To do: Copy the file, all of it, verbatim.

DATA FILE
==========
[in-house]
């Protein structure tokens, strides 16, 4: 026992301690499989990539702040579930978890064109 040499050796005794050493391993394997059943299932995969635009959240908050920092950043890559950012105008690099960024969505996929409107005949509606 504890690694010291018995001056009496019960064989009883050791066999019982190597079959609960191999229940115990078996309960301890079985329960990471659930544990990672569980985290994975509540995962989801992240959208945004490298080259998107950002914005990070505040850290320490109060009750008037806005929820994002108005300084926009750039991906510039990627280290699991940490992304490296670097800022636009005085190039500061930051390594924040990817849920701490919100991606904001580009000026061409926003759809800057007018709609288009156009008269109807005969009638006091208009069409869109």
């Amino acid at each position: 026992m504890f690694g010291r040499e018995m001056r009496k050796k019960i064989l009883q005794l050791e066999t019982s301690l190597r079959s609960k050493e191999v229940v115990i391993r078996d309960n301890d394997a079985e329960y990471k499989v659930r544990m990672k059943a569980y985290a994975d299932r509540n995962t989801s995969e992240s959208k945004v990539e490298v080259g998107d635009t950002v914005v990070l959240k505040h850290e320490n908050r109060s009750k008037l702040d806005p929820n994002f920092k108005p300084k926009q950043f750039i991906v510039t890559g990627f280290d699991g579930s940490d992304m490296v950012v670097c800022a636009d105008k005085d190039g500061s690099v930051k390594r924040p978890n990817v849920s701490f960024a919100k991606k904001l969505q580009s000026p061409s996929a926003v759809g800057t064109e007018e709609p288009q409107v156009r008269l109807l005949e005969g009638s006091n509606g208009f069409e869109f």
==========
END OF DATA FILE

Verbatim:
[in-house]
């Protein structure tokens, strides 16, 4: 026992301690499989990539702040579930978890064109 040499050796005794050493391993394997059943299932995969635009959240908050920092950043890559950012105008690099960024969505996929409107005949509606 504890690694010291018995001056009496019960064989009883050791066999019982190597079959609960191999229940115990078996309960301890079985329960990471659930544990990672569980985290994975509540995962989801992240959208945004490298080259998107950002914005990070505040850290320490109060009750008037806005929820994002108005300084926009750039991906510039990627280290699991940490992304490296670097800022636009005085190039500061930051390594924040990817849920701490919100991606904001580009000026061409926003759809800057007018709609288009156009008269109807005969009638006091208009069409869109």
């Amino acid at each position: 026992m504890f690694g010291r040499e018995m001056r009496k050796k019960i064989l009883q005794l050791e066999t019982s301690l190597r079959s609960k050493e191999v229940v115990i391993r078996d309960n301890d394997a079985e329960y990471k499989v659930r544990m990672k059943a569980y985290a994975d299932r509540n995962t989801s995969e992240s959208k945004v990539e490298v080259g998107d635009t950002v914005v990070l959240k505040h850290e320490n908050r109060s009750k008037l702040d806005p929820n994002f920092k108005p300084k926009q950043f750039i991906v510039t890559g990627f280290d699991g579930s940490d992304m490296v950012v670097c800022a636009d105008k005085d190039g500061s690099v930051k390594r924040p978890n990817v849920s701490f960024a919100k991606k904001l969505q580009s000026p061409s996929a926003v759809g800057t064109e007018e709609p288009q409107v156009r008269l109807l005949e005969g009638s006091n509606g208009f069409e869109f």